Therefore, the consideration of National Policy on Education to the cognitive, emotional, social and kinaesthetic growth profile in the first three years is a step in the right direction. Possibly, one believes, the guidelines developed for the parents would keep the Indian context in mind to deal with the problems of growth which are essentially related to local geographical, social and community profiles of the child. In her article “‘Development mile stones -the first six months” Dr. Ann Logsdon advocates to the parents to focus on social and emotional development through the following words “Always respond to your baby's communication. Speak softly, sing to him, and gently touch and pat him for comfort. To calm a baby, rock him gently, hold him, and speak calming words in soft tones. Respect your baby's need to sleep and turn away from stimulation.”
Focusing on the needs for developing language skills and communication patterns, she continues to state “Talk to the baby often. Point out familiar objects and tell him the names of the objects. Begin with single words, and later add descriptive words such as colour, texture, positions, and possessive words. Read simple books with colourful pictures. Repetition of these words and books will help build the baby's receptive language skills. Receptive language skills are the basis for later speech and communication”
In the current scenario, where parents appear to be pre-occupied, they hardly spend any time with their younger ones and leave them to their own selves with inappropriate toys, electronic gadgets and other appliances. Inter-personnel relationship between the child and the parents appear to be inadequate. The advocacy packages to be developed by the concerned educators need to take cognizance of such issues including those of the selection of toys.
Researches on the role of mirror neurons in developing social intelligence, effective communication patterns, collaborative learning and several other growth profiles have emerged as a learning input for the parents. Simple domestic practices would help the children to acquire such competencies. The designers of the guidelines need to take note of such issues to educate the parents for the holistic development of the children.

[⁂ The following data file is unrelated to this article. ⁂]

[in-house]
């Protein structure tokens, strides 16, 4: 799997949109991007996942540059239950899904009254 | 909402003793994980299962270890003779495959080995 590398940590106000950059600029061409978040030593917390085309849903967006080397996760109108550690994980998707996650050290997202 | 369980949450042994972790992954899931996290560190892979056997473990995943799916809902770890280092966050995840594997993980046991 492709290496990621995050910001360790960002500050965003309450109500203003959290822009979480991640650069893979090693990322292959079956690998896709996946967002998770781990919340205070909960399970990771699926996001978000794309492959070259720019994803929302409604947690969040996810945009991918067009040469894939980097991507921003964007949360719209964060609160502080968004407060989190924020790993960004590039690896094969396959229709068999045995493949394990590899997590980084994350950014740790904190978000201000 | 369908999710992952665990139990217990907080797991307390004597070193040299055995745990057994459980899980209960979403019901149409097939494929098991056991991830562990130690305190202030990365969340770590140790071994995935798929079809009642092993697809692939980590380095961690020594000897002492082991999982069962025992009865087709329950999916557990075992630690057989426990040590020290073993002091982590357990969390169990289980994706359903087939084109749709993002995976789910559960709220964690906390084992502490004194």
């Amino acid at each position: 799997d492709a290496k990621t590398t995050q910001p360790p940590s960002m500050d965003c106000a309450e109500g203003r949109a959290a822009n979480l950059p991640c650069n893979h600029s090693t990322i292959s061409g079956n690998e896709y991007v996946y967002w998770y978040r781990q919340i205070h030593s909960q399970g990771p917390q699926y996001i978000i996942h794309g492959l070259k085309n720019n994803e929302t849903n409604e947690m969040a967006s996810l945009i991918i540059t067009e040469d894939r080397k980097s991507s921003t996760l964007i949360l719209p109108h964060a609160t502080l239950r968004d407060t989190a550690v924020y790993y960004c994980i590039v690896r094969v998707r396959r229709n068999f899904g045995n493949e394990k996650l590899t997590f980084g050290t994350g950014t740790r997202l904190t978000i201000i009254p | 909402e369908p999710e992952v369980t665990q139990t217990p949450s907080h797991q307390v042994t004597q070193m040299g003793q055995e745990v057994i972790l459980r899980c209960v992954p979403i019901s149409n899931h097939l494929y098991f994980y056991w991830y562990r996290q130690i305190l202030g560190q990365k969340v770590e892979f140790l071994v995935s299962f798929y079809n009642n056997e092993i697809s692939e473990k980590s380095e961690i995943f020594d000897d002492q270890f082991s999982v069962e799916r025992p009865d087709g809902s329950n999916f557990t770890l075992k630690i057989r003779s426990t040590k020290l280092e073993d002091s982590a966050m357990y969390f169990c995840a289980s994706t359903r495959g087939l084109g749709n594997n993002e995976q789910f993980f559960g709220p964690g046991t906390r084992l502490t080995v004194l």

Further, the brain development is indeed very fast, extensive and engaging in these formative years. The children have a very high curiosity to assimilate knowledge, to handle and mess up with things, to experience the unknown, to take risks in haste and also to develop relationships with men and materials around. This is also the period where many of the diverse intelligences come to foreplay. Hence it is important that informal scaffolding of such experiences is to be done by the parents and the immediate environment. Guidelines could be developed by experienced experts in early childhood pedagogy.
Music and dance have a significant role to play in shaping the mental faculties at this stage. They help in shaping the emotional intelligence of the children alongside ethics, empathy, concern and understanding. Nurturing these positive mindsets at the early ages would help in shaping balanced personalities with greater social consciousness. Stories play a very important role in developing perspectives about communities, concepts and life skills. Families and parents need to reach out to engage children in creating an aptitude for such informal learning practices.
The fact that we had not dealt with such issues as a part of our policy perspectives earlier does not inhibit us from taking up this vital issue. As such, governmental, social and other Non-governmental agencies should take up this as a common, but vital, issue for public engagement and education.